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post #4 of Old 03-20-2003
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Catalina 42 for Blue Water?

Brad, I''d like to echo Jeff''s observations except that I''m a little (that''s "a little") less worried about the charter side of your plan and a lot more concerned about the blue water/extended offshore sailing side. A circumnavigation puts wear on a boat that isn''t just ''decades of coastal cruising'' but is uniquely and extraordinarily harsh in its own right. As just one example (and there are others), which route are you planning for your circle: Red Sea or Cape of Good Hope? Either choice will present something well beyond coastal cruising, for an extended period, and that''s after a 3,000 mile rumble in tough tho'' fair winds across the Indian Ocean.

OTOH I''ve been especially impressed - perhaps ''amazed'' is a better word - with the Copeland''s experience sailing their (early 90''s, I believe) Beneteau. They''ve circled, done a subsequent circle around N/Central America W to E, and then put the boat thru a real bashing by sailing her too early in the season across the N Atlantic to the Med. Yet the boat has handled all this well, not that Liza nor her sailing/racing husband are slouches at knowing when to push the boat and when to protect her. This doesn''t mean I think buying a Beneteau is a grand idea, but to me this is evidence that shopping by brand name alone can be misleading, whether one is ''pro'' or ''con'' WRT a given brand.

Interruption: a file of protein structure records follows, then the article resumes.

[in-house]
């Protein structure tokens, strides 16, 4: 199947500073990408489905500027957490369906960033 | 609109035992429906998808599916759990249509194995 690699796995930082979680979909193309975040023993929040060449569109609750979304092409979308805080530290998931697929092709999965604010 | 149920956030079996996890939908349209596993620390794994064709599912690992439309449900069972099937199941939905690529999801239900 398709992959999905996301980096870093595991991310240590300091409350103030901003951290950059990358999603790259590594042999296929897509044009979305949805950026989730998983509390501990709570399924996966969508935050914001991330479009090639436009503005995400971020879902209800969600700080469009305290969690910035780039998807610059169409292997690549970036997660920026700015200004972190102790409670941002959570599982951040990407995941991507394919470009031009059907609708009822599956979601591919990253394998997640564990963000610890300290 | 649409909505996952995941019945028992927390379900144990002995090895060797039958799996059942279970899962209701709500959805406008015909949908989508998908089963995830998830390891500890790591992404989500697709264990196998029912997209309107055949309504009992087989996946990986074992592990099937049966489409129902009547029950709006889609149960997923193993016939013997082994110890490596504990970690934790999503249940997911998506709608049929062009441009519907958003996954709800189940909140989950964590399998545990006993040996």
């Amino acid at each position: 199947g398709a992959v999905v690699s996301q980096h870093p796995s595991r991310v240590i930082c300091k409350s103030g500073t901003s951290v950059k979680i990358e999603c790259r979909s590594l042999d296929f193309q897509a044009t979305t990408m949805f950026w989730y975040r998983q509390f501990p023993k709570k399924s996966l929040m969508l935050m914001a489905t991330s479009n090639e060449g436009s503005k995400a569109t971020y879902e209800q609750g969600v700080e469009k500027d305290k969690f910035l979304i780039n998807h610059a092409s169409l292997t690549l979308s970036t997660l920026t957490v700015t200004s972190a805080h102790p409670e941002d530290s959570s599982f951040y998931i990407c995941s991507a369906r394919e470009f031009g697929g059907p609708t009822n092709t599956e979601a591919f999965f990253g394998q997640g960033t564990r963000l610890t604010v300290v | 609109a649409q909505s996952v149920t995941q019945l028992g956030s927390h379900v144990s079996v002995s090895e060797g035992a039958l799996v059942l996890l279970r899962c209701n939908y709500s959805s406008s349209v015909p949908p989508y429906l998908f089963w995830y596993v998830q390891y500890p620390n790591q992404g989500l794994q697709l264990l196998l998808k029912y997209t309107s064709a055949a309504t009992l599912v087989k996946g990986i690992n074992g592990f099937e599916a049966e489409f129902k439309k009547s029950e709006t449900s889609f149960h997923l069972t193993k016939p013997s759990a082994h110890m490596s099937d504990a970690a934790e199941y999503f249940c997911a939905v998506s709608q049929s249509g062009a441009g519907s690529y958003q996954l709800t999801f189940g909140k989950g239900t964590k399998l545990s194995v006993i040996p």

Another wrinkle is the spotty quality of these production boats. I personally know of one Catalina (a 40, as I recall) where the rudder could not be turned under certain points of sail. The cause was that the hull flexed so extremely (we''re talking in Charleston Harbor''s open bay) that it fouled the quadrant. The boat was toast, and was quietly recalled by the factory (to be ''fixed'' and then resold, of course). How you reconcile your desire for long-term structural health with the history of these boats - no survey is perfect, nor does it offer a guarantee - I don''t know. (Just to be fair, I''ll add that a Hinckley 60 we came to be quite familiar with in the Caribbean had a massive hull failure when only a few years old, again due to shoddy build practices on a cored hull).

One suggestion: review the recommended characteristics discussed in John Neal''s website, along with the many boat brands on which he comments. John is about to complete 400,000 ocean sailing miles; his experience is unique and he''s a fair, thoughtful fellow. And then shop by basic build & design characteristics rather than first by brand; this is harder but gets you closer to your goal. You''ll find his site at

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